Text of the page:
The hero, Zan-Gah seeks his lost twin in a savage prehistoric world, encountering suffering, captivity, conflict, love, and triumph. In three years, Zan-Gah passes from an uncertain boyhood to a tried and proven manhood and a position of leadership among his people. Themes: survival, cultures, gender roles, psychological trauma, nature's wonders and terrors.
My take on this book:
Zan-Gah was a boy anxious to become a man, so when the need arises to hunt down a lion that had killed a child, he insists to his father and mother that he is going, sharpening his spear, he is ready for the hunt. With bravery, skill, and luck he kills the lioness, becoming a respected person among all of the clans.
He starts having dreams about his twin brother, Dael, who had been missing for over a year and presumed dead, and because of a quarrel the brothers had Zan-Gah blamed himself. After talking to his uncle Chul about his dreams, he becomes convinced that his brother may be alive so he sets out alone to find him. Will he find his brother, and will Zan-Gah ever find his way back home?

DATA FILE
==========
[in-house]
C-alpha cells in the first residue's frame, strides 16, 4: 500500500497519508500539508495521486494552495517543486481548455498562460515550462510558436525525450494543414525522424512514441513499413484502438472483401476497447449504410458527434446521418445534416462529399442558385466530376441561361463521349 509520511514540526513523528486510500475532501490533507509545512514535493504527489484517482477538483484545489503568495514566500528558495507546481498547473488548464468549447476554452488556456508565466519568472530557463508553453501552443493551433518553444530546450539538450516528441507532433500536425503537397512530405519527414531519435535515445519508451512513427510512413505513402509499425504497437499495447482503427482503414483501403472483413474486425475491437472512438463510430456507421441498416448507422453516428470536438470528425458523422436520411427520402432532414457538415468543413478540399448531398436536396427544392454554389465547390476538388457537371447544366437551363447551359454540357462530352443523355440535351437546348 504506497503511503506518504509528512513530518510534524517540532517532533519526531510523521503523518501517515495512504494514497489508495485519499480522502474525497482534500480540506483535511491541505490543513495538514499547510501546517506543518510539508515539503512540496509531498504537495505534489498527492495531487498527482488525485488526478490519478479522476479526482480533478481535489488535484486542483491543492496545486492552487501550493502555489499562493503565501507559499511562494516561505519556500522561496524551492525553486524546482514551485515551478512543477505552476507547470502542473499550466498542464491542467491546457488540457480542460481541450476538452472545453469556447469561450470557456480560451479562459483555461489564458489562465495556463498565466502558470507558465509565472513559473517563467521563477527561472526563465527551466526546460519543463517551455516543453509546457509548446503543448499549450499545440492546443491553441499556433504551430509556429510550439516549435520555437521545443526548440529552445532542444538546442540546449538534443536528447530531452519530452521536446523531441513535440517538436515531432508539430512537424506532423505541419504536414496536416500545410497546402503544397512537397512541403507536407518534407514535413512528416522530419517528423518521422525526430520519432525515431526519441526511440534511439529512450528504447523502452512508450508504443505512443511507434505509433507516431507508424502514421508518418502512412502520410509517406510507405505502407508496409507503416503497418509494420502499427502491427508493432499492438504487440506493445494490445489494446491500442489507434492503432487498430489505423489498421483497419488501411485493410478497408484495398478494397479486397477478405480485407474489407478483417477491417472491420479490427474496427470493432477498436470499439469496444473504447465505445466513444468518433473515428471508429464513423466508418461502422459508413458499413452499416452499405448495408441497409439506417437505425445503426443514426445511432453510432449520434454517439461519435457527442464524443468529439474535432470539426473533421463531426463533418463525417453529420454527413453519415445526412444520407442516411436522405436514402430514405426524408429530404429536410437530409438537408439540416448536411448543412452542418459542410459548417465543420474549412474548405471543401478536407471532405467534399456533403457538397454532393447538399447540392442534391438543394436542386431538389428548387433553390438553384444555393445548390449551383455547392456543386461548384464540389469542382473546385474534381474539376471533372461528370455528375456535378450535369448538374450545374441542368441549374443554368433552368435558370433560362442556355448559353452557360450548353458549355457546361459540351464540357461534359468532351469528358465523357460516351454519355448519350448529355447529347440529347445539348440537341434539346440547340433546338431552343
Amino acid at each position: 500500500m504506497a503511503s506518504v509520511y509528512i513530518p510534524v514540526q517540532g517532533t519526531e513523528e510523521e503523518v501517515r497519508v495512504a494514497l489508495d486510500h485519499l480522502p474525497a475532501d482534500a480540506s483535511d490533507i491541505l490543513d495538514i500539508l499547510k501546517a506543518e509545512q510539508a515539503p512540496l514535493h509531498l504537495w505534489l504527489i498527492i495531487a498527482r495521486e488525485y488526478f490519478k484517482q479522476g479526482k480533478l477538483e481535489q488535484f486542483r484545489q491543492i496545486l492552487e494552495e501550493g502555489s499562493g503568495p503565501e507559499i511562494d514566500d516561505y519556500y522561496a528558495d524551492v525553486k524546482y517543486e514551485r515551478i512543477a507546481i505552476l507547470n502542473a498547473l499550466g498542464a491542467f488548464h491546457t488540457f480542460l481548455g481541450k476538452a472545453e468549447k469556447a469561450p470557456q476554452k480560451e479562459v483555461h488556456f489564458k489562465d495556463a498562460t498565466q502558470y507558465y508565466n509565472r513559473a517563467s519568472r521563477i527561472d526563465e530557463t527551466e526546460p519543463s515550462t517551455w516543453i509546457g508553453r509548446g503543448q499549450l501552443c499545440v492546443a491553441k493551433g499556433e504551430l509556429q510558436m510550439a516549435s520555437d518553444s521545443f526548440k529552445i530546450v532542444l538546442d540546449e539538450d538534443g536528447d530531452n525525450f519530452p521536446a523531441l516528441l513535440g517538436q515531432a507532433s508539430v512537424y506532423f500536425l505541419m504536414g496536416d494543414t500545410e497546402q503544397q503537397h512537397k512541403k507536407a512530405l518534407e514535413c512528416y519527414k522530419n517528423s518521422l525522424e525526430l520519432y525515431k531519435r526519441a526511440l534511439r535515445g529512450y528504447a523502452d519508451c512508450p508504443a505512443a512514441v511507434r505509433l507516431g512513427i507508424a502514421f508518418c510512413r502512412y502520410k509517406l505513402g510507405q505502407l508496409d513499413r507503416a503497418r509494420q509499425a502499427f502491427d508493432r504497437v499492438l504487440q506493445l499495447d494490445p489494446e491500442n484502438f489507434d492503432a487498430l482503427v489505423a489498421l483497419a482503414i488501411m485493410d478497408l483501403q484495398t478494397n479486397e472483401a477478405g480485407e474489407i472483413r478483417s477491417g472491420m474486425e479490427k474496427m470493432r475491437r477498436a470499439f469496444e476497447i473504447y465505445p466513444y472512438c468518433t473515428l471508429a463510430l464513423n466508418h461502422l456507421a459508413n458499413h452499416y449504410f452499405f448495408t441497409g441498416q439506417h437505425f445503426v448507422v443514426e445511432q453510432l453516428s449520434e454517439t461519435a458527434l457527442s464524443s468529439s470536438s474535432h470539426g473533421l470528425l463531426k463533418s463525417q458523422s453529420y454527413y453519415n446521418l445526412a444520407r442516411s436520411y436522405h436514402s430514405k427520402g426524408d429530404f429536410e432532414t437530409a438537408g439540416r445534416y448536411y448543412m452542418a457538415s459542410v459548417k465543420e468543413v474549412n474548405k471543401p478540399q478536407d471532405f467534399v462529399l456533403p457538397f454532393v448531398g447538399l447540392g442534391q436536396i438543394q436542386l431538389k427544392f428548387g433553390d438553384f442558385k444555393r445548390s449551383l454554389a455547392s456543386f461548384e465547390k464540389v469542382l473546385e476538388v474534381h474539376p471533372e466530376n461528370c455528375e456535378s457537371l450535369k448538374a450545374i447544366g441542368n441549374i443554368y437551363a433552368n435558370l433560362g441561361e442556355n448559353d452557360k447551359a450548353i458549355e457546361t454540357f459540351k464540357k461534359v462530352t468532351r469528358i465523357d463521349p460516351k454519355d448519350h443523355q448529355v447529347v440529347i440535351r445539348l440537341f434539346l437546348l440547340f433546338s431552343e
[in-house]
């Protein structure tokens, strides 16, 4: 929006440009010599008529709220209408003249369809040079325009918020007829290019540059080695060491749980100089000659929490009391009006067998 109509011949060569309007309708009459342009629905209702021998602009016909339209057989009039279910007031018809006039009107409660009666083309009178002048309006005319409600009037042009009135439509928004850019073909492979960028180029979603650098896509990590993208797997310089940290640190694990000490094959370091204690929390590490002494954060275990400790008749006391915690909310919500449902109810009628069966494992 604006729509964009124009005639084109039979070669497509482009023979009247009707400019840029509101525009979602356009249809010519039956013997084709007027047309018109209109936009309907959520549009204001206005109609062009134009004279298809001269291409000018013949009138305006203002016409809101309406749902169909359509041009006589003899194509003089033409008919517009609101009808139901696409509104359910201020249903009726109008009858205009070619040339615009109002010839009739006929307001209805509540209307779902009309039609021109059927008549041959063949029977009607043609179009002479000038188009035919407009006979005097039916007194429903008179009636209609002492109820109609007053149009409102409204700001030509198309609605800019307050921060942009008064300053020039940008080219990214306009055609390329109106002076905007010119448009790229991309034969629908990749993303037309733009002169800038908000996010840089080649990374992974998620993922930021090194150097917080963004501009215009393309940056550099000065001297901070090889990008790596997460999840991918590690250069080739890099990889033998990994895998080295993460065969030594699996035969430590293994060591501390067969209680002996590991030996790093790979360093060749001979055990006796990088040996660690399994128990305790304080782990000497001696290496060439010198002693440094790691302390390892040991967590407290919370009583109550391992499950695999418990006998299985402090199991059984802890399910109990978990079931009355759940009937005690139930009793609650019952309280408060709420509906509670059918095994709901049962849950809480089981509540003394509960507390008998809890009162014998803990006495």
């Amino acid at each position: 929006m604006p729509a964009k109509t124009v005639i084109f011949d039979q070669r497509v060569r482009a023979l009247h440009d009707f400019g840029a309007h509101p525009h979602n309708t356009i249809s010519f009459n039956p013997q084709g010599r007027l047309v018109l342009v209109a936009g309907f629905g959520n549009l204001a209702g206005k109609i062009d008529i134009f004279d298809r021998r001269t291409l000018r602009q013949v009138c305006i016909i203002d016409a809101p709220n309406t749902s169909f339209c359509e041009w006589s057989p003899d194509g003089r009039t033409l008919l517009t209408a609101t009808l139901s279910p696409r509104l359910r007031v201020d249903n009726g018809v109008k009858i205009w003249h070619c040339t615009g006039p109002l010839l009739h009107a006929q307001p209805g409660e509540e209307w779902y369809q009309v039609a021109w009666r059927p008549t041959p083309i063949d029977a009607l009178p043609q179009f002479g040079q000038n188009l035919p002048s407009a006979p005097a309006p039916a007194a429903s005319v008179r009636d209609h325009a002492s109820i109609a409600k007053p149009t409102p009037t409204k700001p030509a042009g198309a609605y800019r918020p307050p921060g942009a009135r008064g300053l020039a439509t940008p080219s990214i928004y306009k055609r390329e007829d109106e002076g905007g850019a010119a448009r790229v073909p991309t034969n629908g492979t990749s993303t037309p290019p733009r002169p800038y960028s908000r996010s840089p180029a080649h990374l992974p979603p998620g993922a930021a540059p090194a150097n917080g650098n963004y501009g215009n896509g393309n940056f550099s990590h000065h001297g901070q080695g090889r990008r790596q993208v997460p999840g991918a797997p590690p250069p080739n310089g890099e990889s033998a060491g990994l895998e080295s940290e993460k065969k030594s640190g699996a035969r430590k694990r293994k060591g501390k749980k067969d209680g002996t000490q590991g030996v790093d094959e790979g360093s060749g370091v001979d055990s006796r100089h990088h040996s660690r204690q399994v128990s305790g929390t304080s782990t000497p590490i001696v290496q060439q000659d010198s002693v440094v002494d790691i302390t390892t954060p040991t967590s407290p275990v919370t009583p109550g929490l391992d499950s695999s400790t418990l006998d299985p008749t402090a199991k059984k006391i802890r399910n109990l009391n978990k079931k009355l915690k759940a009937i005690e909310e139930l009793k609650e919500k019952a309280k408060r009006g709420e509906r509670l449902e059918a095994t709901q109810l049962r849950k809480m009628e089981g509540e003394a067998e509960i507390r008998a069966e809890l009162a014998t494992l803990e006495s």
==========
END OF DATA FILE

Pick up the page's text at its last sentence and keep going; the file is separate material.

This is a prehistoric story that is very well written and very engaging. Reading about Zan-Gah and the adventures he took were so vivid that the story seemed to come to life in the pages of this book. I loved reading how Zan-Gah grew from a determined young boy, into a young man that the rival clans respected.While this book was only 148 pages, the author does an amazing job of packing alot into those pages, the story never becomes dull, and the ending left me anxious to read the next book in the series titled Zan-Gah And The Beautiful Country.
While this story is geared toward the teen and preteen set, I think people of all ages would enjoy the adventures of Zan-Gah, I know I did. If your child isn't a fan of reading this book with is vivid descriptions of a young boy coming of age just might be the book that spurs them to read!
Even though I was provided a review copy of this book by publisher it in no way alters my opinion of this book.